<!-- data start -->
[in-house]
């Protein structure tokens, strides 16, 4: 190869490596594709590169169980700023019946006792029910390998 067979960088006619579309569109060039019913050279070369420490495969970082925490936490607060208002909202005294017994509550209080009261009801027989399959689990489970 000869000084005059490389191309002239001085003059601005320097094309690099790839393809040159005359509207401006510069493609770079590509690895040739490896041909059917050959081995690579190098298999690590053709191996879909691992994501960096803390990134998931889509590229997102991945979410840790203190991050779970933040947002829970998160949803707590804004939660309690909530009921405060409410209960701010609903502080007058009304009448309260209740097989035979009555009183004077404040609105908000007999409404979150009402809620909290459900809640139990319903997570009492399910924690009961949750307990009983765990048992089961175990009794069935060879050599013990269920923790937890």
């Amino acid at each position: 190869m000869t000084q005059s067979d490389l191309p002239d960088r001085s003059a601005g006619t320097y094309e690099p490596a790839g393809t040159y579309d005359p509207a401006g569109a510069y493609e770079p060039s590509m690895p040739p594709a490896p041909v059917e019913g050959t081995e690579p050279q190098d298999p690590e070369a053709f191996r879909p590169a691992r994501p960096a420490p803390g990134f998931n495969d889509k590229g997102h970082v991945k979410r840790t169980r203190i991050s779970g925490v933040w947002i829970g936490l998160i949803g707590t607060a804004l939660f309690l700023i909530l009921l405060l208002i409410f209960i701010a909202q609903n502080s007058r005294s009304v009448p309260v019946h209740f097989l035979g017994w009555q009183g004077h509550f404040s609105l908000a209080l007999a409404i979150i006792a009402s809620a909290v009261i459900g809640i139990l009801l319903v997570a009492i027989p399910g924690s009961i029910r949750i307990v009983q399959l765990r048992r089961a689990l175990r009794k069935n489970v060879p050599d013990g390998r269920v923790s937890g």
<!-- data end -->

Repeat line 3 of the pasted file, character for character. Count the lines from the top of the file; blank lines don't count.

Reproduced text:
């Amino acid at each position: 190869m000869t000084q005059s067979d490389l191309p002239d960088r001085s003059a601005g006619t320097y094309e690099p490596a790839g393809t040159y579309d005359p509207a401006g569109a510069y493609e770079p060039s590509m690895p040739p594709a490896p041909v059917e019913g050959t081995e690579p050279q190098d298999p690590e070369a053709f191996r879909p590169a691992r994501p960096a420490p803390g990134f998931n495969d889509k590229g997102h970082v991945k979410r840790t169980r203190i991050s779970g925490v933040w947002i829970g936490l998160i949803g707590t607060a804004l939660f309690l700023i909530l009921l405060l208002i409410f209960i701010a909202q609903n502080s007058r005294s009304v009448p309260v019946h209740f097989l035979g017994w009555q009183g004077h509550f404040s609105l908000a209080l007999a409404i979150i006792a009402s809620a909290v009261i459900g809640i139990l009801l319903v997570a009492i027989p399910g924690s009961i029910r949750i307990v009983q399959l765990r048992r089961a689990l175990r009794k069935n489970v060879p050599d013990g390998r269920v923790s937890g």